Hey, not to mention the hard work of LPD's Property and Evidence Unit, which just gets deluged with work on these major cases. No sooner had they recuperated from a homicide and a serious assault (blood-soaked evidence is especially pleasant to deal with), then this case fills the bins.

Few can imagine the diligence with which evidence like this must be handled, cataloged, stored, and maintained. The P&E Unit's work is another example of how our support staff is just as critical to our success as the sworn force.

Anonymous said...

Casady it appears your wasting tax dollars on what appears to be alot of crusiers not being used or alot of officers with nothing to do. What I'm refering to is a dozen or so crusiers setting in the parking lot at 27th and Holdrege all day.

Tom Casady said...

Okay, despite my suspicions, I'm not sure you're Rod, so I'm letting you in. The police department operates 24/7/365, and not everyone is on duty at all times and on all days. Those patrol cars, for the most part, are assigned to people who happen to be off-duty right now--either due to their shift or their days off.

We do not run cars back-to-back-to-back on all three shifts for all seven days of the week for several reasons. They wear out that much quicker, there is no down time for routine maintenance, the officer coming on-duty has to wait for the officer going off-duty to actually arrive if two people are sharing a car on back-to-back shifts, we have to overlap shifts in a rather complex pattern to avoid depleting personnel on the street, there is an incredible amount of gear and equipment that each officer has to have with him or her, and it's not all the same for each officer, and so forth. At any given time, roughly 35% of our entire fleet of marked units will be in use, on average.

Anonymous said...

Kind of off target, but, what are your thoughts on outfitting the whole dept in uniforms similar to the K-9 officers uniforms? Tactical, affordable and DURABLE would be a nice change from our current band uniforms, I'm sure most involved would agree.

Anonymous said...

I live in the Clinton neighborhood and I was curious as if the name of the gang these kids are involved in was going to be released?

Anonymous said...

Could someone tell me what band uniforms and too many cars in the parking lot have to do with a gun burglary or teamwork?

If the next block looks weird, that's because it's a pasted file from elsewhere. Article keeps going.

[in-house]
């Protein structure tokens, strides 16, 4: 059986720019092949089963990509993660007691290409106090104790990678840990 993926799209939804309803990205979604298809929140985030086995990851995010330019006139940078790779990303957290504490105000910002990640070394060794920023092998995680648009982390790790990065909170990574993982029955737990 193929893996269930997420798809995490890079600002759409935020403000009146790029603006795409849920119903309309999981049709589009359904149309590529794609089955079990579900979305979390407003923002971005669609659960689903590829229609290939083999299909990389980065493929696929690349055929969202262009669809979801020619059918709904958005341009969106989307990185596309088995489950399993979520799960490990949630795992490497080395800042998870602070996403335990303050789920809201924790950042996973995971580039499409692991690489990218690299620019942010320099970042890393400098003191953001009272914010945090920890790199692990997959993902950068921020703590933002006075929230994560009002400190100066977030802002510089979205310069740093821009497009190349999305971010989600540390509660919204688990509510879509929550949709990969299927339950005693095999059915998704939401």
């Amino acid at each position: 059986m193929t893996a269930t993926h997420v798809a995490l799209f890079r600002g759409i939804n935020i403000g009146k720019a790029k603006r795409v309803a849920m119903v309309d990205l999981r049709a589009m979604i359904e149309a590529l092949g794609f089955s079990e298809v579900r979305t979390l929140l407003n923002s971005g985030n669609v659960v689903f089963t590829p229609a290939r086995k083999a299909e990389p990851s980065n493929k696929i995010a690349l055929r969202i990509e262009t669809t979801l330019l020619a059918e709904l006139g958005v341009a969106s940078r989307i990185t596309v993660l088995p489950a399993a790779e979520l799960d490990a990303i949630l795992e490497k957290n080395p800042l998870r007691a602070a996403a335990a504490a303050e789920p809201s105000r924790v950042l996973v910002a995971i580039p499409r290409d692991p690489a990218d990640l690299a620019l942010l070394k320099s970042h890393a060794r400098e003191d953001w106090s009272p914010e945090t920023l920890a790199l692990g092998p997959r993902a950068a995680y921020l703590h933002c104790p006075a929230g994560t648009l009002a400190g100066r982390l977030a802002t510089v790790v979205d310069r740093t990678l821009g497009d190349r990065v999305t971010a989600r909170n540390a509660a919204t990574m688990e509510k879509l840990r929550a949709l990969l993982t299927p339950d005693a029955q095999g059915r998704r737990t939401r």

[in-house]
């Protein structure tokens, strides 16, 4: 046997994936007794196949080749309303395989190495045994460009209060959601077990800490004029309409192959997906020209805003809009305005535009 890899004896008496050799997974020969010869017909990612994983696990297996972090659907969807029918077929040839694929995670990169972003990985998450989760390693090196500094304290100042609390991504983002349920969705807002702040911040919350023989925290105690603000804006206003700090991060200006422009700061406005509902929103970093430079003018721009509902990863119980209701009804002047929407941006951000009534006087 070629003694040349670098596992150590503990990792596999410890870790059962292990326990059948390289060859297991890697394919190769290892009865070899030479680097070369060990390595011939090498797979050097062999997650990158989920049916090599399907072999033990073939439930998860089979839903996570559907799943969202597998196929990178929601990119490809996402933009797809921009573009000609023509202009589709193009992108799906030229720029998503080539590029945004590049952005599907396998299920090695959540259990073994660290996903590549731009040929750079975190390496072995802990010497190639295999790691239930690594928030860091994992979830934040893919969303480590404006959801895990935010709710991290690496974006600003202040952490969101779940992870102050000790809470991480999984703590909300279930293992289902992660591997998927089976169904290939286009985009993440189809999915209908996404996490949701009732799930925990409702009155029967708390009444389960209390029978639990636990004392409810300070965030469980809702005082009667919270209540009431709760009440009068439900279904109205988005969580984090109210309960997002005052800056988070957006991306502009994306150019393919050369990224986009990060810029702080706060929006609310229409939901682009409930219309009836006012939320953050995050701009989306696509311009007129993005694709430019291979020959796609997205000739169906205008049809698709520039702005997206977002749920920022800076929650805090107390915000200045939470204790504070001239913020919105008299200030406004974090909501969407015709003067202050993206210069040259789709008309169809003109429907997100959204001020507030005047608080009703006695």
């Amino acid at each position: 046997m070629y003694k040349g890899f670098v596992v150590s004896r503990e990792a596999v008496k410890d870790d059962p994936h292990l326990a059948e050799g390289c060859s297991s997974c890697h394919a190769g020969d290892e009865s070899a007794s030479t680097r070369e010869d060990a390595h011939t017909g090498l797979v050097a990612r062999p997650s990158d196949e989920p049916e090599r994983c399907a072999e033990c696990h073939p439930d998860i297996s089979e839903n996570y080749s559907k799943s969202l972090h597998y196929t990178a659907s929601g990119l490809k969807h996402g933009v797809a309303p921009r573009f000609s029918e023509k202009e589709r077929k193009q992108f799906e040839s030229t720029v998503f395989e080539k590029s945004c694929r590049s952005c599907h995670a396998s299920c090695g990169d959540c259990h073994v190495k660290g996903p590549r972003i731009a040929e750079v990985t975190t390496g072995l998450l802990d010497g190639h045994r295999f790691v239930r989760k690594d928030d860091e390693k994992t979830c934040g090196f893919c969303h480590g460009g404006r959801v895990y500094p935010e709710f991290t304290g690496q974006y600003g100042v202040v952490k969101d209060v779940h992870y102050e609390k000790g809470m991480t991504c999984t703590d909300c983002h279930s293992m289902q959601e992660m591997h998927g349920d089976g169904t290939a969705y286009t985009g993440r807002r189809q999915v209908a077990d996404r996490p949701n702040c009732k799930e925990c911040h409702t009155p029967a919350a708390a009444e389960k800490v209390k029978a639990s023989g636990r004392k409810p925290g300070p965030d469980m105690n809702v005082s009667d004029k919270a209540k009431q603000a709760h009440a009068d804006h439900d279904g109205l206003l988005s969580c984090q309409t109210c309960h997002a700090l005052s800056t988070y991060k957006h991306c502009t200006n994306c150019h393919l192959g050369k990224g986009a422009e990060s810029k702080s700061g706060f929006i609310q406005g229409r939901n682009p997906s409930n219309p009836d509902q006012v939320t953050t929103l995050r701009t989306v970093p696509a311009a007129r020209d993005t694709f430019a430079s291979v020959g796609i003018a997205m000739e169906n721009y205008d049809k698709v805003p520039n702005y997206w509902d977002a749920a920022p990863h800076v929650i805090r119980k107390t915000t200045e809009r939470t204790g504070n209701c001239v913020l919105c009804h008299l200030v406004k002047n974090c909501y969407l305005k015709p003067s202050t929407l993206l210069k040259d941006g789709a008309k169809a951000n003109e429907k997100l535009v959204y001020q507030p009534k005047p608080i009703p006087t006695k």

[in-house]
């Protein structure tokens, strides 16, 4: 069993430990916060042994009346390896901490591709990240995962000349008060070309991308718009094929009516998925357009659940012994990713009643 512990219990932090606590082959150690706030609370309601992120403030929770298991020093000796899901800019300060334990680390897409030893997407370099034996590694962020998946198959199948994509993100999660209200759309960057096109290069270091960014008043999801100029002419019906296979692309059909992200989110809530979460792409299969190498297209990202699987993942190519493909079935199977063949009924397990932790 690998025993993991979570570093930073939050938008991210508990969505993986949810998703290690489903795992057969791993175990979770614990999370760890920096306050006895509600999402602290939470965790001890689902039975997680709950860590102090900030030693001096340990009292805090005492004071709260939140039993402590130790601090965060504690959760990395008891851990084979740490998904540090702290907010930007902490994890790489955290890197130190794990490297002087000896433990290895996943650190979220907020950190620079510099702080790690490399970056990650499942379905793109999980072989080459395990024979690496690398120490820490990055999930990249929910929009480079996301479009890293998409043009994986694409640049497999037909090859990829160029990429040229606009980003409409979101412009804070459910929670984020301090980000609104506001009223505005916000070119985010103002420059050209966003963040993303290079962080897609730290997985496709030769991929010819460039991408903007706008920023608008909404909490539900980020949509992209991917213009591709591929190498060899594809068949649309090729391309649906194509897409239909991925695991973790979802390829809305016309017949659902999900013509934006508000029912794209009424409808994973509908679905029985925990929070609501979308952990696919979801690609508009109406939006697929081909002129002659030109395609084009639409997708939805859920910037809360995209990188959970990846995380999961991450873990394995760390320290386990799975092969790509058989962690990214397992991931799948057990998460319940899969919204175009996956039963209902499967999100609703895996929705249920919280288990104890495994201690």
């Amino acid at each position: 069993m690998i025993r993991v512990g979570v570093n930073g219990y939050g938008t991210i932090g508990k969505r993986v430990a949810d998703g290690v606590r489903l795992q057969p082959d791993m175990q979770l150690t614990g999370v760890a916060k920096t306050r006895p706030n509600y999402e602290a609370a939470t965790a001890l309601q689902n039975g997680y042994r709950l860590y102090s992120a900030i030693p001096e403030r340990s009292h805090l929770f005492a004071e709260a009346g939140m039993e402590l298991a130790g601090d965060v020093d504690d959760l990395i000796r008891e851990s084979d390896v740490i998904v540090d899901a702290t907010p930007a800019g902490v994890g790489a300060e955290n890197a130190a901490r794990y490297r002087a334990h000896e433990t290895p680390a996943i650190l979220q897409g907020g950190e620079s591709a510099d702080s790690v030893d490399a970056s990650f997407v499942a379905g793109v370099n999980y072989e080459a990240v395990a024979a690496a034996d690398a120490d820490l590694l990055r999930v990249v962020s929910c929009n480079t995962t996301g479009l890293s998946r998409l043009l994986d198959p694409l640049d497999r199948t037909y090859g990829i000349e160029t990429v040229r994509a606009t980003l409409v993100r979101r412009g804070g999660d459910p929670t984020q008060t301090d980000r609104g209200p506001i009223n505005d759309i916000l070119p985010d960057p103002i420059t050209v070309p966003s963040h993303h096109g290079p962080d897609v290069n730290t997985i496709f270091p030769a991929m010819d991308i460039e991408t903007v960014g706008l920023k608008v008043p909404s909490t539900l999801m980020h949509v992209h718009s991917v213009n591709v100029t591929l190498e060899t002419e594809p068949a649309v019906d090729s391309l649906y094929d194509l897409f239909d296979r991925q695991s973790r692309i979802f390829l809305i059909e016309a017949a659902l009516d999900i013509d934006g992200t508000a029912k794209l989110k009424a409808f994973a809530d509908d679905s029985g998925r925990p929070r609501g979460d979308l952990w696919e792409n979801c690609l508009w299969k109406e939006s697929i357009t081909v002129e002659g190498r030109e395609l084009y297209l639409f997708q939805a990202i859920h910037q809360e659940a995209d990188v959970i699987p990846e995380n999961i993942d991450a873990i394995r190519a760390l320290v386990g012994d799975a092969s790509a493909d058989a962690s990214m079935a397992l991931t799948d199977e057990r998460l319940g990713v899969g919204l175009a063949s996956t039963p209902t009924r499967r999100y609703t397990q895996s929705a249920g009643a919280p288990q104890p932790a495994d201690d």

Chief, my compliments for being able to work your way through the fog.

Lincoln residents really don't understand how truly lucky they are to have a law enforcement agency of this caliber in their midst. There are more than a couple policies and procedures I disagree with, but on the average, LPD is doing a great job from this citizen's view.

Tom Casady said...

Answered in my comment in resonse to a similar discussion on August 9, it's about the fifth comment up from the bottom in the "Latest on the Budget" post. $400,000 would be the primary impediment to a uniform makeover.

I'm not too hot on BDUs(see the various comments people made on Sept. 6 "From Across the River"). There are some nice new materials and styles, though, that I still think look sharp and perform well.

Personally, I'm a fan of solid navy blue. I wouldn't mind dropping the stripe and adding a side pocket (not bellows). I've seen some pretty nice uniform slacks like that, most recently in Madison. Coolmax shirts seem nice to me, and I like lightweight Goretex jackets, and non-clarino leather. I think in really cold weather, you could add a navy fleece vest under the Goretex.

Everyone has their own preference, though, and the bottom dollar is that nobody has $400K + laying around. If you haven't heard, we've got a City budget crunch.

Tom Casady said...

No, we probably won't be talking about the gang name. We don't like giving publicity to gangs or adding to their noteriety by throwing their title around. It's no big secret, though.

Anonymous said...

Well Chief, though your intentions were good, the World Herald already took care of releasing the gang name. I was pretty upset with the OWH releasing the gang name.

Anonymous said...

I know this won't happen, but would love to see the minors in this group charged with minors in possession of a handgun. Unless things have changed don't you need to be 18 to legally possess a handgun? Charging each of these dorks w/ 75+ counts of that simple misdemeanor - works for me.

Problem is finding a judge who would be willing to sentence them to 3 months consecutive instead of concurrent....

I know, I'm a dreamer.

Anonymous said...

Chief I know you like to throw out big numbers when on the uniform issue $400,000. I was wondering why some of these issues can't be handled by purchasing these items at different times. We should be able to get by with the same tops and coats if all we are changing is the fact of not having the stripe on the side of the pants. We also dont need the new duty rigs. Buying only the pants would save money and if a more comfortable pant were issued, make the employees happier.

Tom Casady said...

Fine, then make that $101 K instead, to get everyone four pairs of slacks (How many do you have?). Still don't have it. As long we look uniform, look sharp, wear something that holds up to wear, and fits within our budget, I don't care. Show me the money. I'm a little tired of being trashed for being the impediment to a uniform change. We managed to scrape together a few hundred thousand dollars to rearm the department a few years ago, I guess some more pockets would have been a better choice?

Tom Casady said...

Okay, that was a little over-reactive. You were just trying to make a constructive suggestion. I'm sorry I unloaded.

I guess it was the "you like to throw around big numbers" that sent me over the edge. With over 300 uniformed employees, the numbers really are pretty big, and the fundage is non-existent.

ex LPD said...

Tom...your 7:33 posting sounds like a typical 4am e-mail that "Barks" said to NEVER send....remember...have Ginny get your coffee BEFORE you reply.